What can you say about former Assistant Attorney General for the Criminal Division Lanny Breuer that has not been said about any mob lawyer?
Breuer is without a doubt a ruthless self-dealer who would do anything for money. But unlike Bruce Cutler, Breuer prostituted himself at the expense of the public interest. Mob lawyers may be sleazy but there is nothing nefarious about their institutional role – even gangsters are entitled to a defense. Breuer on the other hand worked within the system to undermine its ability to meet its most basic stated commitments – equal justice under the law. Under Breuer and Attorney General Eric Holder that fundamental commitment substantively became justice for some.
Lanny Breuer had a long history with Wall Street before he took the job at the justice department. He was even directly involved with the housing crisis.
While Holder and Breuer were partners at Covington, the firm’s clients included the four largest U.S. banks – Bank of America, Citigroup, JP Morgan Chase and Wells Fargo & Co – as well as at least one other bank that is among the 10 largest mortgage servicers.
Not only did Breuer work for all the major culprits of the meltdown, his law firm was intimately involved with the resulting “fraudclosure” wave where bankers often illegally foreclosed on homeowners to clear their books.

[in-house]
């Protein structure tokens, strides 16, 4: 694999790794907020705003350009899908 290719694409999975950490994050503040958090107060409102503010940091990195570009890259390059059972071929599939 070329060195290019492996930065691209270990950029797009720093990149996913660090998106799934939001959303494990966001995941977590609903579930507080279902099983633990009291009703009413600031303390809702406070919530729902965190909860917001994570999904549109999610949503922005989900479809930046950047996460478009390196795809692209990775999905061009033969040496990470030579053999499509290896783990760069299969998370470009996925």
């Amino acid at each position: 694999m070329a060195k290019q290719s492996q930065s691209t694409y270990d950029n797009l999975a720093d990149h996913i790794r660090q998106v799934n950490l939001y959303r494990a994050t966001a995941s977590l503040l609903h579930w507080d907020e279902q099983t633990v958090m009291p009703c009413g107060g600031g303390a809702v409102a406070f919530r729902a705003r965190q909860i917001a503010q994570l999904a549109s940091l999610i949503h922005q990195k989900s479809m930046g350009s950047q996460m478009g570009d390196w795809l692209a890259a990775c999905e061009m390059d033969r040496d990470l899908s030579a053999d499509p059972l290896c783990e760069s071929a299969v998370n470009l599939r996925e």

A particular concern by those pressing for an investigation is Covington’s involvement with Virginia-based MERS Corp, which runs a vast computerized registry of mortgages. Little known before the mortgage crisis hit, MERS, which stands for Mortgage Electronic Registration Systems, has been at the center of complaints about false or erroneous mortgage documents.
You can probably guess what happened when a walking conflict of interest took over at the criminal division. Nothing.
And now, after doing nothing, Lanny Breuer is going home. Back to the very firm he left that defends the Too Big To Fail/Jail banks.
Covington & Burling, a prominent law firm, plans to announce on Thursday that Mr. Breuer will be its vice chairman. The firm created the role especially for Mr. Breuer, a Washington insider who most recently led the Justice Department’s investigation into the financial crisis.
For Mr. Breuer, who will now shift to defending large corporations, Covington is familiar turf. He previously spent nearly two decades there….
Mr. Breuer is expected to earn about $4 million in his first year at Covington…
Like Mr. Breuer, Covington operates at the nexus of Washington and Wall Street. It has represented several financial clients facing federal scrutiny, including the New York Stock Exchange, JPMorgan Chase and the former chief executive of IndyMac.
Well done Lanny. You got a nice pay day for selling your office and integrity. That’s almost too much money to leave on the nightstand.